Worcester Warriors: Administrators face player exodus after more unpaid wages


Worcester Warriors have been in conversation with HMRC over an unpaid tax bill since mid-August

Worcester Warriors administrators have said they expect the unpaid players to serve the club with breach of contract notices.

He didn’t get the key piece of information until the wi-fi at Sixways’ clubhouse was restored on Thursday evening.

Players and staff were not paid their September salaries on Friday.

There is now a statutory two-week notice period for players to comply with.

However, this is likely to be overtaken by the revenue and customs application lodged against WRFC Players Ltd on 5 October, which is also the deadline for non-player staff.

Warriors skipper Ted Hill has missed all four of Worcester Warriors' games this season
Warriors skipper Ted Hill has missed all four of Worcester Warriors’ games this season with a hamstring injury.

If the petition is successful and the company is liquidated, the players would be released from their contracts.

Warriors captain Ted Hill told BBC Hereford & Worcester on Friday morning: “We want to get the club going and back to its former glory.

“That’s the main thing. If he does that, people will stay. But things happen, it’s professional sport and you have to have a plan B.”

Staff relaunch Go Fund Me page

Warriors workers are asking the public for money, as some face another month without pay, a Go Fund Me pageexternal link created after experiencing similar problems last month.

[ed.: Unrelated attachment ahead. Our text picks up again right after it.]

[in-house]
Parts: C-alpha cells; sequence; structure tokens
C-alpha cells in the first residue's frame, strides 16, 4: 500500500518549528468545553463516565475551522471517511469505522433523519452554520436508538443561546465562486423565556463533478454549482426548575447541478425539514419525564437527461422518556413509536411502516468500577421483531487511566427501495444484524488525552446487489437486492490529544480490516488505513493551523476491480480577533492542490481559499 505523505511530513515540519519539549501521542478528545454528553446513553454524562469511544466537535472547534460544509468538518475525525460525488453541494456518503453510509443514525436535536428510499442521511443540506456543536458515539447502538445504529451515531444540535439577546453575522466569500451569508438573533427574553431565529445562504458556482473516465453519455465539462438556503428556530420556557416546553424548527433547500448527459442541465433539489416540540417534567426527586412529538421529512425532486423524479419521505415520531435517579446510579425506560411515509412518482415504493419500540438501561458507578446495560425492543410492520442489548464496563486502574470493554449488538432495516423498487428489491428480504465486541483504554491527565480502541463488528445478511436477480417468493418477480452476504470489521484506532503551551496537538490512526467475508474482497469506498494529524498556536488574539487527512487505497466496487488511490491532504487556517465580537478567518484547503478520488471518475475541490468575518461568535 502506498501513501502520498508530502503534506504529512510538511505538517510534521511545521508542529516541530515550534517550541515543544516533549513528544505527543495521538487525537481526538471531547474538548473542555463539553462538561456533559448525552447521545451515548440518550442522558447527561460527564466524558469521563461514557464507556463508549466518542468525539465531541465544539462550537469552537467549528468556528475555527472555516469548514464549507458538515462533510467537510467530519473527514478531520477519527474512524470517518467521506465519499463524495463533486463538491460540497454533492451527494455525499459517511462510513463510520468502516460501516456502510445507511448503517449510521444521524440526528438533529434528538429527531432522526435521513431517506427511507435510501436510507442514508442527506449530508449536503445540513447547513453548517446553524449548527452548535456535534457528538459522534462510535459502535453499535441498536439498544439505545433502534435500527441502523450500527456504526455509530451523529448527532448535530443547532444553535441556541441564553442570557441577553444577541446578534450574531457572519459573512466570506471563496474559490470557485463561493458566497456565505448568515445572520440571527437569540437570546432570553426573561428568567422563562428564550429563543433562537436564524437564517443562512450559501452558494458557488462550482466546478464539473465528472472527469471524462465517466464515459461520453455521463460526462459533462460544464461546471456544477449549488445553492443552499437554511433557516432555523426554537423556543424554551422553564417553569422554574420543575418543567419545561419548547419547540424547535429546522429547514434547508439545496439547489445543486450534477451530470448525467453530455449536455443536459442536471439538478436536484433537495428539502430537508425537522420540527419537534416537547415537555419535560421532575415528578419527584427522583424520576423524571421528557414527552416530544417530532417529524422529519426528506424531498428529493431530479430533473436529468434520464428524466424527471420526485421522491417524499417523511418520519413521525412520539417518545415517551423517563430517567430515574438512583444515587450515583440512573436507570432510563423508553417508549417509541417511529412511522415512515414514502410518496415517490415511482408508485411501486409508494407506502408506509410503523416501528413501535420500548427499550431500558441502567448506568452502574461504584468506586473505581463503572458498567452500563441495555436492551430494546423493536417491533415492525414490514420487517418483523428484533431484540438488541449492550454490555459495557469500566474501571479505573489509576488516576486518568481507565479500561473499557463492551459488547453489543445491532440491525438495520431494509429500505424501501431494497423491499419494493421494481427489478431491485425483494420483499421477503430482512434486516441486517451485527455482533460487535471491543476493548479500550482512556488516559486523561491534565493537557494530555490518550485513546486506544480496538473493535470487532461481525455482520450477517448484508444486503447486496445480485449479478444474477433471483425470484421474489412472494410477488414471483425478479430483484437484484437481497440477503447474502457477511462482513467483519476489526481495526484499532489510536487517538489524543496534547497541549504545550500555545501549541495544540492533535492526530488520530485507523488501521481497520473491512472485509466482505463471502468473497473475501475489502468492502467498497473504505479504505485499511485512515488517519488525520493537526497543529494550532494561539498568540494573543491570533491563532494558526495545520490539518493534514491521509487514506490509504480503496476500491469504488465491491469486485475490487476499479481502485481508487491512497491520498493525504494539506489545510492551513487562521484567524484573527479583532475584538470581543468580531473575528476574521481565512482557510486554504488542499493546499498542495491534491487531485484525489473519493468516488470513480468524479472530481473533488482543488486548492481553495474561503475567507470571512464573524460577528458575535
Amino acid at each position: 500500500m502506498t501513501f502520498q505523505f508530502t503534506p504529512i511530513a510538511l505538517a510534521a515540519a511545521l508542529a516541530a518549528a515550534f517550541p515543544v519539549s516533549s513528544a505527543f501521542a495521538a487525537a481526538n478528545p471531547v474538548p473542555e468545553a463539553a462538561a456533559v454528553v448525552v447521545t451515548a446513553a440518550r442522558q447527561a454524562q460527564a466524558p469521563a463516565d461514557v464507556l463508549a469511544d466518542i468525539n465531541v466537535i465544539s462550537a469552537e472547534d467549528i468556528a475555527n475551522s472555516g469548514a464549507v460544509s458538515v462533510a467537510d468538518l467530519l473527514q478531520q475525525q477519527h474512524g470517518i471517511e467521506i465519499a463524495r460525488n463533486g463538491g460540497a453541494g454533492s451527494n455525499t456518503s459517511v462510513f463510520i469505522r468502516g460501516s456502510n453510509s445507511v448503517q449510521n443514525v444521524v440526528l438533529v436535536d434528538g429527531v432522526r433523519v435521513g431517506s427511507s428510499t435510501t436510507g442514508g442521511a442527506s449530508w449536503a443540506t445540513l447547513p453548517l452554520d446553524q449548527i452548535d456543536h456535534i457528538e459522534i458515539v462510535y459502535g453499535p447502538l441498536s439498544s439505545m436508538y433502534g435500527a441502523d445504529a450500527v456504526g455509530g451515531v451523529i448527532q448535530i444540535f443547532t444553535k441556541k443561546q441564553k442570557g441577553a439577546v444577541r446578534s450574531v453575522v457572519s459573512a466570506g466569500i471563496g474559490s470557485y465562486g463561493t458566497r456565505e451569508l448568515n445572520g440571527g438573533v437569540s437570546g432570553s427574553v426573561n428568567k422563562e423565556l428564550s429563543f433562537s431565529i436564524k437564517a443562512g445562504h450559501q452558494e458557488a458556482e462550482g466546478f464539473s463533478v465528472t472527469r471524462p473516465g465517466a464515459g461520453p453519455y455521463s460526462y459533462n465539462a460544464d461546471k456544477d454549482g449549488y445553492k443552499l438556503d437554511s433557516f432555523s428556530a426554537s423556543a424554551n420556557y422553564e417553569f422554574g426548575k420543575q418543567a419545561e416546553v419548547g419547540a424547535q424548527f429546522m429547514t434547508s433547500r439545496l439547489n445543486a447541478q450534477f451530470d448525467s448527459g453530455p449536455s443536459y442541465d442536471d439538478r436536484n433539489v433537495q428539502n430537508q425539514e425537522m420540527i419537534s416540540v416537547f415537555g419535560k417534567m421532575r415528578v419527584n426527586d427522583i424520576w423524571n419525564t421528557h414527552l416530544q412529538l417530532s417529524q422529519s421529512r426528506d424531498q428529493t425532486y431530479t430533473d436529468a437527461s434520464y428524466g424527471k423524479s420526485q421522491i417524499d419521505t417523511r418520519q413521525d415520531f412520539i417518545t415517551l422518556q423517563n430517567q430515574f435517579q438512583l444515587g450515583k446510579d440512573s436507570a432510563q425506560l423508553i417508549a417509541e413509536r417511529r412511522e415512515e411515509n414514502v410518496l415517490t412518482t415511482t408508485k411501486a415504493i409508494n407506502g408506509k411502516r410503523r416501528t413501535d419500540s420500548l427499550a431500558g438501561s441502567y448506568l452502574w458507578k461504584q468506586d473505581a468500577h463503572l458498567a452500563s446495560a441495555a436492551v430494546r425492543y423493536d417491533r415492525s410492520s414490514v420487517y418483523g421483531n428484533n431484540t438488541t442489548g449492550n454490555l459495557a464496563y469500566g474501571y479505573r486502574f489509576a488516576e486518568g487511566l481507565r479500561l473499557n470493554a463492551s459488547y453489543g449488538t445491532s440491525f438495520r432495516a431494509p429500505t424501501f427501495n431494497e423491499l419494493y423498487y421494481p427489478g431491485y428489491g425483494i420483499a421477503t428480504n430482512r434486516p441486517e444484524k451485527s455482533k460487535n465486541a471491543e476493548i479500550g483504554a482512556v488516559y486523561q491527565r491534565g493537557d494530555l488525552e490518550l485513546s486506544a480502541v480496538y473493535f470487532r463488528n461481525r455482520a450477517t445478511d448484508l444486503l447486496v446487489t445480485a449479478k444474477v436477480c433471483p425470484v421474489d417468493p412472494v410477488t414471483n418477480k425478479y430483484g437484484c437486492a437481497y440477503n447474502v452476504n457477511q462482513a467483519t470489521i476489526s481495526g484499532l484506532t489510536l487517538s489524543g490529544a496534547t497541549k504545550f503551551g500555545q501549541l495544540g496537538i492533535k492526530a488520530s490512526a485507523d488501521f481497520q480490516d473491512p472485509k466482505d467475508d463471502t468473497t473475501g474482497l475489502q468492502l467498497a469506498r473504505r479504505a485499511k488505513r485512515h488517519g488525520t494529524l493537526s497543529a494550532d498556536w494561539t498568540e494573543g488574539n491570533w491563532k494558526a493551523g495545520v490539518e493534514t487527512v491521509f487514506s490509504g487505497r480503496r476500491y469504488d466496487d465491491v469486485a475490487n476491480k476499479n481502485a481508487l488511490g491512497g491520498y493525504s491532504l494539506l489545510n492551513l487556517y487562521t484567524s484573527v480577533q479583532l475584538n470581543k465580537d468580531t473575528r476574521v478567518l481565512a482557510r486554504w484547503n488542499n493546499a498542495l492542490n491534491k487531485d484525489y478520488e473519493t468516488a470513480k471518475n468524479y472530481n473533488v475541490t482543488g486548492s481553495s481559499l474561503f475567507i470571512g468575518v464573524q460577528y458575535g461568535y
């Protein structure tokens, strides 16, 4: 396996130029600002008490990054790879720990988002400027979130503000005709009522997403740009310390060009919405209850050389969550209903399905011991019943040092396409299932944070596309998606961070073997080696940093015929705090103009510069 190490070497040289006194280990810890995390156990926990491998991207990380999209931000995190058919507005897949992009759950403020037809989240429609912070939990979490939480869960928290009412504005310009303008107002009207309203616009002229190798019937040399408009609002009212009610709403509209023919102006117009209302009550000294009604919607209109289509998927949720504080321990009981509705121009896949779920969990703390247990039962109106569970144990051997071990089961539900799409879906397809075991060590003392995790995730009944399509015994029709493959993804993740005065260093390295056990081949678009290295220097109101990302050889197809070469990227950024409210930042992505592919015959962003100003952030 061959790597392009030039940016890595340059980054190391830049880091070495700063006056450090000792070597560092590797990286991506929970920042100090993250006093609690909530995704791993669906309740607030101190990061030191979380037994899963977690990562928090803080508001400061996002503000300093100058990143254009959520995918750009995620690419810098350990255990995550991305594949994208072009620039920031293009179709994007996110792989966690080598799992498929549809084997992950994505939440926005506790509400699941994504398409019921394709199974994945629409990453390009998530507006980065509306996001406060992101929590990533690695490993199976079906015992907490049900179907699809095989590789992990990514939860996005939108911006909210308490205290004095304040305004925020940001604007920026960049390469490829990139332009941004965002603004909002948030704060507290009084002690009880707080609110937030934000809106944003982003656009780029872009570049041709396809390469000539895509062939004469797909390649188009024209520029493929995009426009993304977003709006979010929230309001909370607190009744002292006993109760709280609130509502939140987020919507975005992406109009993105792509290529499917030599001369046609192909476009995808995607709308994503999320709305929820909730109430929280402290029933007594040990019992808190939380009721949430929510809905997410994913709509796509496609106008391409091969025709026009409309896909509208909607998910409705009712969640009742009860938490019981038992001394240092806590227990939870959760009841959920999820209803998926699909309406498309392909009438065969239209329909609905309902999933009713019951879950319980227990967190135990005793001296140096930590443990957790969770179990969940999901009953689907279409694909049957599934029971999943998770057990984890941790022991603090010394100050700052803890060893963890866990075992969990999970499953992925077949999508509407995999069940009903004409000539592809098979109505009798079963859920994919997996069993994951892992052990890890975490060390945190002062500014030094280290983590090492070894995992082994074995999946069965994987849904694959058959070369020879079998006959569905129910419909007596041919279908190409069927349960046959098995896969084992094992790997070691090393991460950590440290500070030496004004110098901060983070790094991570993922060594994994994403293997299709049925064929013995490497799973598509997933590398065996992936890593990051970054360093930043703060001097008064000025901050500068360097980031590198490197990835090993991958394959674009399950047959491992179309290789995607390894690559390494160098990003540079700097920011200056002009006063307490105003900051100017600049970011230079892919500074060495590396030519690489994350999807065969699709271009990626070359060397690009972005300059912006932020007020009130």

At the end of August some workers and players were paid, others 65% and others nothing.

The workers know that the company they sit in is not in administration, which means they can’t be fired, they can’t claim anything and they won’t be paid again.

At the point of settlement, employees will be able to make severance claims for unpaid wages. This “usually takes three to four weeks,” according to Palmer.

If WRFC Players Ltd goes into liquidation, the Gallagher Premiership club would automatically have no contracted players or staff and would seemingly have no choice but to drop out of the top flight.

With Worcester’s debts totaling more than £25m, including at least £6m in unpaid tax, owners Colin Goldring and Jason Whittingham have been accused of stripping the club of assets.

The club failed to meet a deadline on Monday for the Rugby Football Union to request proof of funding for insurance cover and the club’s monthly payroll, which has resulted in their suspension from all competitions.

Two consortia, one led by former Worcester chief executive Jim O’Toole, are understood to have expressed an interest in buying the club out of administration.

Goldring, who has not spoken publicly, and Whittingham, who he was interviewed by the BBC On September 10, they will continue to be the manager of WRFC Players.

Palmer says he applied to HMRC to withdraw the winding-up application in a bid to put the club into voluntary administration, but was turned down.

Technically, managers can fire employees, but the deadline to do so would probably be before October 5th.

Palmer does not believe it is possible for Begbies Traynor to be a WRFC player administrator.

He previously told BBC Sport about resuming non-rugby events at Sixways – and says they still want to do that, but “it would be a skeleton staff, not a wholesale re-employment” and it would be those staff. paid on a consulting basis.